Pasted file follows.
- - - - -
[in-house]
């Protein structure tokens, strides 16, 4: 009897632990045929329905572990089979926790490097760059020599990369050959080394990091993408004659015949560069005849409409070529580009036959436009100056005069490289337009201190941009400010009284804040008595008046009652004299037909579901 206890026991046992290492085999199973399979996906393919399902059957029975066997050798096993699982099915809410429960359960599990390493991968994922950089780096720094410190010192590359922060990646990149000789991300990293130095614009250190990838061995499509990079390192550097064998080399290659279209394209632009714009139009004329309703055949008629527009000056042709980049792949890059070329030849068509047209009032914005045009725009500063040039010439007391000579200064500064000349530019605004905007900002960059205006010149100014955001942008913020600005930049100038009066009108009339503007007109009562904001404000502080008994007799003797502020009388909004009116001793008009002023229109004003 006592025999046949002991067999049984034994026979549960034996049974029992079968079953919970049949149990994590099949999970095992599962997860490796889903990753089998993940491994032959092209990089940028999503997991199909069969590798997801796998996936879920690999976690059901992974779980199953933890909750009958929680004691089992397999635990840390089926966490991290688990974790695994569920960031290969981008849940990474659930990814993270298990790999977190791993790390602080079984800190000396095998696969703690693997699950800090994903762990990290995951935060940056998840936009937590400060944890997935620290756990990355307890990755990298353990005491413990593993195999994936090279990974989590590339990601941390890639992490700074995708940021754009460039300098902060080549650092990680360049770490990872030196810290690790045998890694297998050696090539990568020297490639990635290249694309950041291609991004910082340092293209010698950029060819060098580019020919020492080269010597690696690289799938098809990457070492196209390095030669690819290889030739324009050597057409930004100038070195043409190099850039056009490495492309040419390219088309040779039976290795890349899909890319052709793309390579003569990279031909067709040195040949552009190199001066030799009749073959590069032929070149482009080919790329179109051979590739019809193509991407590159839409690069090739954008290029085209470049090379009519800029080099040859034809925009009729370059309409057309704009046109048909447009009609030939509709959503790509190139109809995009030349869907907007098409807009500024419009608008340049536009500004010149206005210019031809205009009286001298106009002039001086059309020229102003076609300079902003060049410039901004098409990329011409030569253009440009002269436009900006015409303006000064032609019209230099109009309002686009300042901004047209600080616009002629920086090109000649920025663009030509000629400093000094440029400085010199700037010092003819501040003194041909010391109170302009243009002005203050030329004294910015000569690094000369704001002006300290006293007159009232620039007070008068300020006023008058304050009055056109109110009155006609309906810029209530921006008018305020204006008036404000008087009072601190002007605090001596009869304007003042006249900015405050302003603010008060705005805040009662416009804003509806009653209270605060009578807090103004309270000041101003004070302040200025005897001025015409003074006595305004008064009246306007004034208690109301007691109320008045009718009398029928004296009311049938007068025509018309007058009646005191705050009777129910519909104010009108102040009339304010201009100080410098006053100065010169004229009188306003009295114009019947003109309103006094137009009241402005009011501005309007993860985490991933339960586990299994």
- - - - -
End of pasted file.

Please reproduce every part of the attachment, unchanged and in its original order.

[in-house]
């Protein structure tokens, strides 16, 4: 009897632990045929329905572990089979926790490097760059020599990369050959080394990091993408004659015949560069005849409409070529580009036959436009100056005069490289337009201190941009400010009284804040008595008046009652004299037909579901 206890026991046992290492085999199973399979996906393919399902059957029975066997050798096993699982099915809410429960359960599990390493991968994922950089780096720094410190010192590359922060990646990149000789991300990293130095614009250190990838061995499509990079390192550097064998080399290659279209394209632009714009139009004329309703055949008629527009000056042709980049792949890059070329030849068509047209009032914005045009725009500063040039010439007391000579200064500064000349530019605004905007900002960059205006010149100014955001942008913020600005930049100038009066009108009339503007007109009562904001404000502080008994007799003797502020009388909004009116001793008009002023229109004003 006592025999046949002991067999049984034994026979549960034996049974029992079968079953919970049949149990994590099949999970095992599962997860490796889903990753089998993940491994032959092209990089940028999503997991199909069969590798997801796998996936879920690999976690059901992974779980199953933890909750009958929680004691089992397999635990840390089926966490991290688990974790695994569920960031290969981008849940990474659930990814993270298990790999977190791993790390602080079984800190000396095998696969703690693997699950800090994903762990990290995951935060940056998840936009937590400060944890997935620290756990990355307890990755990298353990005491413990593993195999994936090279990974989590590339990601941390890639992490700074995708940021754009460039300098902060080549650092990680360049770490990872030196810290690790045998890694297998050696090539990568020297490639990635290249694309950041291609991004910082340092293209010698950029060819060098580019020919020492080269010597690696690289799938098809990457070492196209390095030669690819290889030739324009050597057409930004100038070195043409190099850039056009490495492309040419390219088309040779039976290795890349899909890319052709793309390579003569990279031909067709040195040949552009190199001066030799009749073959590069032929070149482009080919790329179109051979590739019809193509991407590159839409690069090739954008290029085209470049090379009519800029080099040859034809925009009729370059309409057309704009046109048909447009009609030939509709959503790509190139109809995009030349869907907007098409807009500024419009608008340049536009500004010149206005210019031809205009009286001298106009002039001086059309020229102003076609300079902003060049410039901004098409990329011409030569253009440009002269436009900006015409303006000064032609019209230099109009309002686009300042901004047209600080616009002629920086090109000649920025663009030509000629400093000094440029400085010199700037010092003819501040003194041909010391109170302009243009002005203050030329004294910015000569690094000369704001002006300290006293007159009232620039007070008068300020006023008058304050009055056109109110009155006609309906810029209530921006008018305020204006008036404000008087009072601190002007605090001596009869304007003042006249900015405050302003603010008060705005805040009662416009804003509806009653209270605060009578807090103004309270000041101003004070302040200025005897001025015409003074006595305004008064009246306007004034208690109301007691109320008045009718009398029928004296009311049938007068025509018309007058009646005191705050009777129910519909104010009108102040009339304010201009100080410098006053100065010169004229009188306003009295114009019947003109309103006094137009009241402005009011501005309007993860985490991933339960586990299994």